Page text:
Karl Grossman is a veteran investigative reporter and columnist, the winner of numerous awards for his work and a member of the L.I. Journalism Hall of Fame. He is a professor of journalism at SUNY/College at Old Westbury and the author of six books.  


SUFFOLK CLOSEUP - Time To Think The Impossible Life Without Plastic


By Karl Grossman

I’ve been focusing in recent times on plastic—and I’ve not been alone. Media have been doing extensive reporting on the mess being made to the environment by plastic, especially the marine environment and the life in it.

Meanwhile, Pope Francis, who with his “Encyclical on the Environment” in 2015 established himself as highly knowledgeable about the scourge of environmental pollution that has befallen the Earth, and committed to action to try to undo the mess, is now zeroing in on plastic.

“We cannot allow our seas and oceans to be littered by endless fields of floating plastic,” said the pope last month. “We need to pray as if everything depended on God’s providence, and work as if everything depended on us.”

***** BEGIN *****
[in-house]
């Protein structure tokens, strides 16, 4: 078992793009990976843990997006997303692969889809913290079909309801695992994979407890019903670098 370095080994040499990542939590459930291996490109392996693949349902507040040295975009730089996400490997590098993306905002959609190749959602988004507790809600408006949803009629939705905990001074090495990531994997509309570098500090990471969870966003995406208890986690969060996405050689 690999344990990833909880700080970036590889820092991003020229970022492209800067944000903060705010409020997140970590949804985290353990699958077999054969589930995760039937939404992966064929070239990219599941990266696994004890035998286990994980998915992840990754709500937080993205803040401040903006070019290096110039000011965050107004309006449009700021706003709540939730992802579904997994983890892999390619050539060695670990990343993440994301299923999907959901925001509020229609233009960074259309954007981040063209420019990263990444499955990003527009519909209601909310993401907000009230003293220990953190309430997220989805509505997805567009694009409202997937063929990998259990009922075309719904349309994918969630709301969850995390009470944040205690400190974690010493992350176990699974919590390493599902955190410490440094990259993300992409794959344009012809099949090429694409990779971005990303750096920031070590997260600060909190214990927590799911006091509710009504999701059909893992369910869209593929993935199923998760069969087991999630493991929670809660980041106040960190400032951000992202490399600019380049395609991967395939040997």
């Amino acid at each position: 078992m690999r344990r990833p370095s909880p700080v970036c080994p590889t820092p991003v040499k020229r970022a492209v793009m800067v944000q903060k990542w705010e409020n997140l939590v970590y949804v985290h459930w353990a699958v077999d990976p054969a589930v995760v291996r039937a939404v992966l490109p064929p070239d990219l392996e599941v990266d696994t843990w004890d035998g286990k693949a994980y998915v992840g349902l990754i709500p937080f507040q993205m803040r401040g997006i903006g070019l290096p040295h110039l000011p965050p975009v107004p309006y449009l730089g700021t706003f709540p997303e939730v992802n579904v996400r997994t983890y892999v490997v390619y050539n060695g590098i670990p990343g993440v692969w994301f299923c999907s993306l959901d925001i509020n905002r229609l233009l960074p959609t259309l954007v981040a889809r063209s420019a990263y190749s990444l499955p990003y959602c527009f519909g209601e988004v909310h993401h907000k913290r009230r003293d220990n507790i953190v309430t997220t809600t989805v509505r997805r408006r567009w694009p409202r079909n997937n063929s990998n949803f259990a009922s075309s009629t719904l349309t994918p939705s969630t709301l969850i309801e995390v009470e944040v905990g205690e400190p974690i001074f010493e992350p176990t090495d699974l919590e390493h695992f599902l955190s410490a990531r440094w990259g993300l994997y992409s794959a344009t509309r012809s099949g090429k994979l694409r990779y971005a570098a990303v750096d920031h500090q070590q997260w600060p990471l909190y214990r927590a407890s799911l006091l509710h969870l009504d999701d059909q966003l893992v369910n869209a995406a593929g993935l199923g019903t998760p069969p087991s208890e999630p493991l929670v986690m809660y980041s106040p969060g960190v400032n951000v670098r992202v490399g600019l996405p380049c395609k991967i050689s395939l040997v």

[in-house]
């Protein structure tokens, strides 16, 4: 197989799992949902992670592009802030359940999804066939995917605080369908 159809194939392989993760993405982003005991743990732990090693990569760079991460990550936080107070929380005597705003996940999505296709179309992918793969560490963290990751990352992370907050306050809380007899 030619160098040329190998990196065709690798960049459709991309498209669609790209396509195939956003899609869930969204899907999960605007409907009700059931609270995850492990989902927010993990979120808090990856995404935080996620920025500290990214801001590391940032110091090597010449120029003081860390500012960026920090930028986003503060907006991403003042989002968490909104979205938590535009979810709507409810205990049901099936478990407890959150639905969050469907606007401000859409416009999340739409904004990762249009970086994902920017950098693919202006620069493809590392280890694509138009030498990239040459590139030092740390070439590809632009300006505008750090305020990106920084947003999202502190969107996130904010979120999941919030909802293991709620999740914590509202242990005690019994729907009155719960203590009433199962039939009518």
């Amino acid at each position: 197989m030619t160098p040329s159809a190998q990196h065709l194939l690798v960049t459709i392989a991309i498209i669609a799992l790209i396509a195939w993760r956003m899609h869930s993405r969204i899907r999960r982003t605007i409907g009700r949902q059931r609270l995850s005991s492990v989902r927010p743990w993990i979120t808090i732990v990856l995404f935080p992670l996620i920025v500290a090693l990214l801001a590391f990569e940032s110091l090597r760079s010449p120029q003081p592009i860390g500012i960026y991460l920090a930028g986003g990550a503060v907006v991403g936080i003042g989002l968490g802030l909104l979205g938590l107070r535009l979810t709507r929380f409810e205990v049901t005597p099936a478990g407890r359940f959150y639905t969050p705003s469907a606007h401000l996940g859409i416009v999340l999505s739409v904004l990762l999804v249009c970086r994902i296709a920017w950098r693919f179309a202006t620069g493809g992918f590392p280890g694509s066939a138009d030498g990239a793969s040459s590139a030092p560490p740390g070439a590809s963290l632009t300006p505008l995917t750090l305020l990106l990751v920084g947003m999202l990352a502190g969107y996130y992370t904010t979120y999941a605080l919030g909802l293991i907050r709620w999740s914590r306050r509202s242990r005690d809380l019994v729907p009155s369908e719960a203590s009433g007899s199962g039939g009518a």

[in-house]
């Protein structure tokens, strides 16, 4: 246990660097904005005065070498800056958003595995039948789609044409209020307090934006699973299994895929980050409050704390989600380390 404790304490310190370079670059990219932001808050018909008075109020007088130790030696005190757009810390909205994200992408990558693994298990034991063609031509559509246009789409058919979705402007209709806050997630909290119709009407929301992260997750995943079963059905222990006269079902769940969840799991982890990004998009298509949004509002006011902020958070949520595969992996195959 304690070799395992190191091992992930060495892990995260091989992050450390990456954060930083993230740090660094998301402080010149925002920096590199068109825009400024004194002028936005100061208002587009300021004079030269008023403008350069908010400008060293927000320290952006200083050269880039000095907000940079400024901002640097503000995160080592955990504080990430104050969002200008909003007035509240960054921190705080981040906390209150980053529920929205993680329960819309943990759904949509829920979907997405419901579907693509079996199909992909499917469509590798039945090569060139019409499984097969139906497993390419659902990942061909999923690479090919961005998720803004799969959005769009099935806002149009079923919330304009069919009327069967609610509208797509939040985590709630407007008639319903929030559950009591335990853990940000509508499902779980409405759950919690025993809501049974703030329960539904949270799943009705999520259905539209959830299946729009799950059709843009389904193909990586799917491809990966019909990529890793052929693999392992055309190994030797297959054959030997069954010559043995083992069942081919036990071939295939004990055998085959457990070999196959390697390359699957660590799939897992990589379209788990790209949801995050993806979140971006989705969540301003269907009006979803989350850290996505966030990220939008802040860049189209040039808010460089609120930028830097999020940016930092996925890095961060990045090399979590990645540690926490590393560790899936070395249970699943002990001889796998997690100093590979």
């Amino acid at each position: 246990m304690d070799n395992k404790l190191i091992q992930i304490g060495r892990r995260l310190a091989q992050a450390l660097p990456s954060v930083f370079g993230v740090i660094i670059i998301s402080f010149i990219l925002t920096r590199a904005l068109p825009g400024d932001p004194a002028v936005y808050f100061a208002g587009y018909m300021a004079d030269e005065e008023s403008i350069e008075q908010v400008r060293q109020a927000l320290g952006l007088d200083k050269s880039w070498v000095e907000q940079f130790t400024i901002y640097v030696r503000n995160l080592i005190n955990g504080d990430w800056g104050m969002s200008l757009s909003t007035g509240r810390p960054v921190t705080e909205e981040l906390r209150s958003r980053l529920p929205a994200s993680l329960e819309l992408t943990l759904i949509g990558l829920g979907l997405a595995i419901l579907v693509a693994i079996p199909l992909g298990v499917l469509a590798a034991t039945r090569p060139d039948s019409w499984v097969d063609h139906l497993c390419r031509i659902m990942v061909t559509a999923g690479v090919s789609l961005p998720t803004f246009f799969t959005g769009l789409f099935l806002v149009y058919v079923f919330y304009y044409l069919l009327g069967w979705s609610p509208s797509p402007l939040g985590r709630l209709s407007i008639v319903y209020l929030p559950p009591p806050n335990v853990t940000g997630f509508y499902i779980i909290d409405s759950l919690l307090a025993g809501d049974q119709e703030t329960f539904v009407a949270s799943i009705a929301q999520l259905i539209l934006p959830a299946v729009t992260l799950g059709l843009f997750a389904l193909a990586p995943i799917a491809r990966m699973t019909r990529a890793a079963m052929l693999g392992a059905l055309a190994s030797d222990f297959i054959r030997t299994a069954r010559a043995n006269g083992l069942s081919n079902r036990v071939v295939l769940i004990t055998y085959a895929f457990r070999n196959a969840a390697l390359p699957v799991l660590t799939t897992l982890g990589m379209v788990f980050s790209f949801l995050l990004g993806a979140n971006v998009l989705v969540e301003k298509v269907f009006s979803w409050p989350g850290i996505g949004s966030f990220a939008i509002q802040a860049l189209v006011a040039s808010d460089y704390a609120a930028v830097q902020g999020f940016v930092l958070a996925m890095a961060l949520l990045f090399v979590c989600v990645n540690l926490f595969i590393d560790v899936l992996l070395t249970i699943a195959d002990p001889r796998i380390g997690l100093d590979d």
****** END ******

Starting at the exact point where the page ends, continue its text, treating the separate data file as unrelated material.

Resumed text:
The “Sunday Morning” show of CBS-TV in August had a remarkable segment, a “cover story”—its main feature—titled “Piling up: Drowning in a sea of plastic.” 

It began with technology reporter David Pogue declaring: “In the 1950s, a new material burst onto the scene that would change the world forever. Cheap, durable, sanitary, strong, and light…After 65 years of making plastic, we’ve pretty much mastered the art. What we haven’t yet figured out is what to do with plastic once we’re done with it.”

He interviews Roland Geyer, professor of environmental science at the University of California, Santa Barbara, who says of plastic: “It lasts a really long time. It doesn’t biodegrade. So, it just sits there…We have statistics reaching all the way back to the dawn of plastic mass production, 1950. And if we add it all together, it’s 8.3 billion metric tons. So, if we take that and spread it out evenly over California, the entire state of California would be covered. And that would be an ugly sight.” Plastic—knee-deep.

They speak about plastic in oceans. “Every single year, somewhere between 5 and 12 million metric tons of plastic waste enters the ocean,” says Dr. Geyer. “Plastic in the ocean has a tendency to break down into other smaller pieces. And these tiny pieces then get taken up even lower down in the food chain. So, we know that it ends up on our dinner plates.”

“Wait a minute – there’s plastic in my food?” asks Mr. Pogue. 

“There is plastic in your food. Plastic in your sea salt. And there is plastic coming out of your tap,” responds Professor Geyer.